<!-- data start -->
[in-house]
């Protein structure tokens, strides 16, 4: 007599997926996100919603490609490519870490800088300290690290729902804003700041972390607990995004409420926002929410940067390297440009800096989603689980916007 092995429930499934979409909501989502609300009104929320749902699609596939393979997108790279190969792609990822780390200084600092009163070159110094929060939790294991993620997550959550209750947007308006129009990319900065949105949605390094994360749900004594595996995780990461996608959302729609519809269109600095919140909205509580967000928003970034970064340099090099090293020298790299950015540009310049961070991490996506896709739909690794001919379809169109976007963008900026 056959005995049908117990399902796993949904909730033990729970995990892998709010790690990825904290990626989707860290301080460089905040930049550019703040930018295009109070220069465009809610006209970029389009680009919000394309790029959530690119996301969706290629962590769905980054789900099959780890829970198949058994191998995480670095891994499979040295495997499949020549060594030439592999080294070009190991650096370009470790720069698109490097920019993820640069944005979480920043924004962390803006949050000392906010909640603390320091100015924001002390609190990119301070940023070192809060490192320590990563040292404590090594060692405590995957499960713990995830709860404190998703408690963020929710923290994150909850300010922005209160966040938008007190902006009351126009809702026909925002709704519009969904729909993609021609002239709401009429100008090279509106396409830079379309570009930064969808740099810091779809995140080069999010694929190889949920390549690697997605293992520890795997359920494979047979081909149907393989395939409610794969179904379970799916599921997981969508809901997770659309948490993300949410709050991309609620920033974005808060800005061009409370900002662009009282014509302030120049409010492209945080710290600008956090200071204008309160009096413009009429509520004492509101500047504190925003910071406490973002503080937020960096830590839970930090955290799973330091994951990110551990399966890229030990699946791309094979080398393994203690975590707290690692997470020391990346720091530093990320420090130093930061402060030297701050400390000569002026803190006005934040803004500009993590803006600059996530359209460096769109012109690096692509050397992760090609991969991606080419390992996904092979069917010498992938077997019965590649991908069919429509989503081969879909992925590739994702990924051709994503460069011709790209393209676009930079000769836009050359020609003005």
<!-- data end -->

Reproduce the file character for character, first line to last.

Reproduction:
[in-house]
């Protein structure tokens, strides 16, 4: 007599997926996100919603490609490519870490800088300290690290729902804003700041972390607990995004409420926002929410940067390297440009800096989603689980916007 092995429930499934979409909501989502609300009104929320749902699609596939393979997108790279190969792609990822780390200084600092009163070159110094929060939790294991993620997550959550209750947007308006129009990319900065949105949605390094994360749900004594595996995780990461996608959302729609519809269109600095919140909205509580967000928003970034970064340099090099090293020298790299950015540009310049961070991490996506896709739909690794001919379809169109976007963008900026 056959005995049908117990399902796993949904909730033990729970995990892998709010790690990825904290990626989707860290301080460089905040930049550019703040930018295009109070220069465009809610006209970029389009680009919000394309790029959530690119996301969706290629962590769905980054789900099959780890829970198949058994191998995480670095891994499979040295495997499949020549060594030439592999080294070009190991650096370009470790720069698109490097920019993820640069944005979480920043924004962390803006949050000392906010909640603390320091100015924001002390609190990119301070940023070192809060490192320590990563040292404590090594060692405590995957499960713990995830709860404190998703408690963020929710923290994150909850300010922005209160966040938008007190902006009351126009809702026909925002709704519009969904729909993609021609002239709401009429100008090279509106396409830079379309570009930064969808740099810091779809995140080069999010694929190889949920390549690697997605293992520890795997359920494979047979081909149907393989395939409610794969179904379970799916599921997981969508809901997770659309948490993300949410709050991309609620920033974005808060800005061009409370900002662009009282014509302030120049409010492209945080710290600008956090200071204008309160009096413009009429509520004492509101500047504190925003910071406490973002503080937020960096830590839970930090955290799973330091994951990110551990399966890229030990699946791309094979080398393994203690975590707290690692997470020391990346720091530093990320420090130093930061402060030297701050400390000569002026803190006005934040803004500009993590803006600059996530359209460096769109012109690096692509050397992760090609991969991606080419390992996904092979069917010498992938077997019965590649991908069919429509989503081969879909992925590739994702990924051709994503460069011709790209393209676009930079000769836009050359020609003005």